Have you ever taken into consideration what your new piercing jewellery was made from? We also tend to forget when viewing images on the Internet and in magazines that those images are of healed piercings. The look of the initial jewellery fitted should only a small consideration; compared to the safety and compatibility of the jewellery, and with your body and your ability to heal. People will often be price driven when getting a new piercing and will not question the origin of the jewellery and rely on the piercer to use the best product available. As body jewellery is technically worn inside a wound, which is what your new piercing in fact is, only certain products are suitable.
Nickel is now known as an element that when in direct contact with the skin for a prolonged period of time can cause an allergic reaction or, less commonly, can lead to the development of an allergy to nickel; which can lead to ‘allergic contact’ dermatitis. Nickel is found in lots every day items and not just jewellery, but also in mobile phones, coins, zippers and glasses to name just a few. In the UK jewellers and piercers should be aware of their obligation under the Dangerous Substances and Preparations (Nickel) (Safety) Regulations 2005, which was introduced to prevent people from becoming sensitized to nickel.
All metals release particles through corrosion. Sometimes alloys that could release nickel are plated with gold or silver to prevent the nickel being released when in contact with the skin. The product used for plating has to be tested with abrasives to simulate two years of wear. Meaning that trace elements of nickel can be found in many precious jewellery alloys and more often in costume jewellery. Designers will take this into account when producing jewelley that is going to be in prolonged contact with the skin (rings, bracelets, watch backs, certain parts of earrings). Any nickel, which is released from an item of jewellery, has to be within permitted levels, which is a maximum of .5 micrograms per square cm per week. The nickel release level for piercing jewellery is a maximum of .2 micrograms per square cm per week.
If earrings make your earlobes itch, or other items of jewellery leave a rash where it has been in contact with your skin, you may have a nickel allergy. Symptoms will usually appear with 6 – 24 hours after being exposed, and are likely to include itching, redness, rash, dry patches, localized swelling, all of which can sometimes be followed by blisters. A nickel allergy once developed may last throughout your life. If you develop any of the above symptoms it is advisable to remove the jewellery/item and in severe cases seek medical advice.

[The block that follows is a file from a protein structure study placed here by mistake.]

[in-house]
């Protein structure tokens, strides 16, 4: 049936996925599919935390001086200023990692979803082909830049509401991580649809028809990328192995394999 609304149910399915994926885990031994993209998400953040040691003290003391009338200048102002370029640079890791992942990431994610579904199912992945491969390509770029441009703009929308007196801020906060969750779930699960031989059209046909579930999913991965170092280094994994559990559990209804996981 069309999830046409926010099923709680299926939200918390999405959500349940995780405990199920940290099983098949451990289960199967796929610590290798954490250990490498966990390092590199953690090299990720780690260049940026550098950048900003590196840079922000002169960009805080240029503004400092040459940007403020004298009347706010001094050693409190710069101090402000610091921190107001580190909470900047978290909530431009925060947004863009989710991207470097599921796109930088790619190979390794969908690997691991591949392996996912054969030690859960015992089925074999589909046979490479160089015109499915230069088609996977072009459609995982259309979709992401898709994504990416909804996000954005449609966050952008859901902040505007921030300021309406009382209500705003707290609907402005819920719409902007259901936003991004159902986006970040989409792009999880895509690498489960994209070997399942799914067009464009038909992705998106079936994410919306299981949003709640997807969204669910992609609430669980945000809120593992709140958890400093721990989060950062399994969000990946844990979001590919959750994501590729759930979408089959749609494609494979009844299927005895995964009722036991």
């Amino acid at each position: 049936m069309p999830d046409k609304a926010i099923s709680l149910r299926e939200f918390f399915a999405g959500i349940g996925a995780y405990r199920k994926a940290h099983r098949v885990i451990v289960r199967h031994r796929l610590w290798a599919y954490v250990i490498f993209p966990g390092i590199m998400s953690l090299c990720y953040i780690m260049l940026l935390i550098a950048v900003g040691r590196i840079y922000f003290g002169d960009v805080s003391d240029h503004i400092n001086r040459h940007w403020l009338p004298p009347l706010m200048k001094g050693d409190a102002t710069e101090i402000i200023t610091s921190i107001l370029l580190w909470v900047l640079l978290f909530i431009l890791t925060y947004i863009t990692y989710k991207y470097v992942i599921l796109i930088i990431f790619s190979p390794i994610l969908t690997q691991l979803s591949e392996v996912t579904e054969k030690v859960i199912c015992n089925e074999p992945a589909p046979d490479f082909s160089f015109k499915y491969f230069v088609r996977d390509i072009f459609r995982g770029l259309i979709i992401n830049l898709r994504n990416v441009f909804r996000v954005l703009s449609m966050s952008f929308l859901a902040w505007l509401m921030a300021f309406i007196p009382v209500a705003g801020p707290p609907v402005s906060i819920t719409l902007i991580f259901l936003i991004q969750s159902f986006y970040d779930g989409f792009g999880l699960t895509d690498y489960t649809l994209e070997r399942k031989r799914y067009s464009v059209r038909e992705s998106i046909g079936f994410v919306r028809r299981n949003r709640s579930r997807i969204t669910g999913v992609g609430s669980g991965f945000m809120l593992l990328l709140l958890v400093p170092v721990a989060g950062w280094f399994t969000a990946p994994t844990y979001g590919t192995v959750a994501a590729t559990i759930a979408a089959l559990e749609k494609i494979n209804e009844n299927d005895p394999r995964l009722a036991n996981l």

The BJA (British Jewellers Association) does not recommend terms such as ‘nickel free’, ‘nickel safe’ or ‘hypoallergenic’ so should be avoided, because some items may still release small amounts of nickel and still be compliant within the regulations. Jewellers and Piercers have a duty of care to their customers, and when asked should be able to demonstrate that they have not only an understanding of the regulations but that their supplier is reputable and has carried out the required tests.
Titanium is the Piercers preferred choice it is a natural element it is much stronger and lighter that other piercing choices. Pure titanium is also hypoallergenic which means so it is very unlikely to react to your skin. You could still have an allergy to Titanium but this is very rare and usually when titanium alloys contain traces of nickel from the production process. Titanium is an expensive metal, but worth the price, it will also look as good as new after years of wear.
Surgical Stainless Steel is also a popular choice for body jewellery and some piercers, however only certain grades of stainless steel are approved as safe for initial piercing jewellery and should only be worn in healed piercings. Even the best grades of stainless steel will contain nickel, increasing the chance of an allergic reaction.
Gold is not a good choice for initial piercing jewellery. Gold is a soft metal and contains metal alloys so there is often a greater chance of irritation or infection; and should only be worn in healed piercings.
Sterling Silver is not recommended for any piercing jewellery; silver tarnishes when in comes into contact with body fluids, which can encourage bacteria growth along with also containing nickel.
Did you know if you are extremely sensitive to nickel, the bad news is that you may also need to avoid nickel rich foods, which includes chocolate.